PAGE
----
The actress played Tony Soprano's therapist Dr. Melfi on the hit HBO show

By Aurelie Corinthios
September 22, 2020 12:16 PM
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Fart jokes, it appear, never get old — just ask Lorraine Bracco.

During an appearance on Tuesday's episode of the Gangster Goddess Broad-cast, a Sopranos rewatch podcast presented by Sopranos star Drea de Matteo and her co-host Chris Kushner, Bracco recalled a prank she pulled on the late James Gandolfini while shooting the hit show back in the day.

"What we did was we planted one of those fart machines," she explained. "Usually, what you do is you put it under your chair — but Marchetti was cunning and he put it under my chair, he taped it, and he had a remote control."

Frederick M. Brown/Getty; Ilya S. Savenok/Getty

One morning, Bracco, 65, set the joke up.

"I said to Jimmy, 'Listen, I don't feel good, I don't know what I ate, I'm sweating,'" she said. "So I set it up — my stomach is killing me, the whole thing. Then with Marchetti, I would [clench up], and he would press the button."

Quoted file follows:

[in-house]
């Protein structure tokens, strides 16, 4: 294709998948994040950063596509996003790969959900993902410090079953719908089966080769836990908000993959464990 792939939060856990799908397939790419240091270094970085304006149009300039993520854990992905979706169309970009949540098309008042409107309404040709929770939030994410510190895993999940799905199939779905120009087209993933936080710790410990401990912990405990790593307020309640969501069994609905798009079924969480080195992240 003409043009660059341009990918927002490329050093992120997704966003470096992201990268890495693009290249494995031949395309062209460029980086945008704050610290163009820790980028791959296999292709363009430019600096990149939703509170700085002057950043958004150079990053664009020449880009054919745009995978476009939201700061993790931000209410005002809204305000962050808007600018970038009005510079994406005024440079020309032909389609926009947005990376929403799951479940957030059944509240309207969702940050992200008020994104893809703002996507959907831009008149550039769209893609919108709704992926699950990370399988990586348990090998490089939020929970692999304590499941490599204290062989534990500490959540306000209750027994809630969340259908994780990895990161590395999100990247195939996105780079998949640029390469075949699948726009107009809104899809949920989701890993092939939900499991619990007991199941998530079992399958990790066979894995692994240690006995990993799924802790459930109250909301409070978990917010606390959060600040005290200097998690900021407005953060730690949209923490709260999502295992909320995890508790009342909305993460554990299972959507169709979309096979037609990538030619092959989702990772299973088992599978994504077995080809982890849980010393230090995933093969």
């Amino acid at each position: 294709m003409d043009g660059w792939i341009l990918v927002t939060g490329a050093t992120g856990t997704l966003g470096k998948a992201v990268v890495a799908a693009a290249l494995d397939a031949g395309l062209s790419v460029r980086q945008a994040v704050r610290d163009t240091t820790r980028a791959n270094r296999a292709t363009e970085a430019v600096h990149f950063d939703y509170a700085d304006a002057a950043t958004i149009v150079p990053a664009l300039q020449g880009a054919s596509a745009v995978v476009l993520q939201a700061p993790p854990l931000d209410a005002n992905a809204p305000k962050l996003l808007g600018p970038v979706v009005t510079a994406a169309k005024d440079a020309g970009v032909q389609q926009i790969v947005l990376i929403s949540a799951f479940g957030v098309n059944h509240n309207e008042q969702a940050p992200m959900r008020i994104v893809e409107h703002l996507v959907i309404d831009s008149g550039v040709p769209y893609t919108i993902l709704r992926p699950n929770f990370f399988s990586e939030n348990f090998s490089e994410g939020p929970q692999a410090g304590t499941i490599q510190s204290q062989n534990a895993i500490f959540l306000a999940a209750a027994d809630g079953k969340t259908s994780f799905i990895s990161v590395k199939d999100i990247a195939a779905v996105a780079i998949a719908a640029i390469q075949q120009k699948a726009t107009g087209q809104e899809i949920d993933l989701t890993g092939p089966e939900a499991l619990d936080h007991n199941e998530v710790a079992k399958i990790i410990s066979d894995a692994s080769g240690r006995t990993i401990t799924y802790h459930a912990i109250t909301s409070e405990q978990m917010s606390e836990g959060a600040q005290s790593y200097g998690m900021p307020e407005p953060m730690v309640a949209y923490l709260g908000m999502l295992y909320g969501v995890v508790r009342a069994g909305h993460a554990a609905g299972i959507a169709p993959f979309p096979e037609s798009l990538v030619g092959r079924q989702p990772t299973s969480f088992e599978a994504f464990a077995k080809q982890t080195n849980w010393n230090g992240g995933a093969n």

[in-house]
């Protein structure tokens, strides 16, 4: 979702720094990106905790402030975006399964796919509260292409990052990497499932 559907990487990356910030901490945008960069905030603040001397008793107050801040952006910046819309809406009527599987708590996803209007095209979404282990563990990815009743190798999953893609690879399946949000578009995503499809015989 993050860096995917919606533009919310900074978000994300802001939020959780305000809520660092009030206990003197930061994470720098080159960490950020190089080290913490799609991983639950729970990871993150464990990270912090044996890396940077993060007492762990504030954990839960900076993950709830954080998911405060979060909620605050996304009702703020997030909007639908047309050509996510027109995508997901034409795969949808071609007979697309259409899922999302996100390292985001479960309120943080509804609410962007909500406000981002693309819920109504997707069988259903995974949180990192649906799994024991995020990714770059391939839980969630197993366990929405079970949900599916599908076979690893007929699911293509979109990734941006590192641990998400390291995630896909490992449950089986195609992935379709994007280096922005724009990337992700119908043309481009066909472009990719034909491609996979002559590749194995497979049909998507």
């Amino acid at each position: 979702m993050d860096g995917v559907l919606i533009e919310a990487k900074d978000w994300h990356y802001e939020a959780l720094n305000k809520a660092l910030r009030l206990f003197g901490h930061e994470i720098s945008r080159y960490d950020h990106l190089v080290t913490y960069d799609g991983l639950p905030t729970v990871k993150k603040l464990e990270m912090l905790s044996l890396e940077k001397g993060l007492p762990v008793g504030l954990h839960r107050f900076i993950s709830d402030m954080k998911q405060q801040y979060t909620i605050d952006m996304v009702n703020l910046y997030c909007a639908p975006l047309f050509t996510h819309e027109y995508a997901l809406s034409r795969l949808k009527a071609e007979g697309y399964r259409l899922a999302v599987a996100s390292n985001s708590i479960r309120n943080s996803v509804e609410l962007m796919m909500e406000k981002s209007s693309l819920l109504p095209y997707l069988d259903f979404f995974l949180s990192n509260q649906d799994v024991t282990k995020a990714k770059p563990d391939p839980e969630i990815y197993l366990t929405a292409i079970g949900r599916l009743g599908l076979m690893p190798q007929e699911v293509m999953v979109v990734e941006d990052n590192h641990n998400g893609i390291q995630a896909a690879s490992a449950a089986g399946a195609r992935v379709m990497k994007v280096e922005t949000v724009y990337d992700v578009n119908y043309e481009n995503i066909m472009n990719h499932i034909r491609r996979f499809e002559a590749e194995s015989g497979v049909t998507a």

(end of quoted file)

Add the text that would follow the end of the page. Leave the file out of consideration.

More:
"Marchetti, just for everybody who doesn't know who we're talking about, he was our main prop guy. Or he was set design," interjected de Matteo, 48. "I don't remember, but he was the funniest person that ever lived and he ended up being on the show and he ended up becoming one of Jim's really close friends."

"He was a great guy," Bracco said. "So Jimmy finally said, 'You're f---ing around with me,' and he grabs me and he takes my chair and he lifts up the cushion — but there's nothing there!"

Bracco played therapist Dr. Melfi on The Sopranos, which followed the life of Tony Soprano (Gandolfini), a New Jersey mob boss. It ran for six seasons on HBO from 1999 to 2007.

RELATED VIDEO: Lorraine Bracco Remembers The Sopranos' James Gandolfini — 'Anything Was a Party ... with Jimmy'

During an appearance on People Now last year, Bracco revealed the memory of her late costar that stands out the most, all of these years later.

"He was so happy," she said of Gandolfini, who died of a heart attack in 2013 at the age of 51. "He would want to film his part first, because he usually had so much dialogue and telling of stories and stuff like that. Then when he was done and the cameras would turn around on me, he would be a goofball!"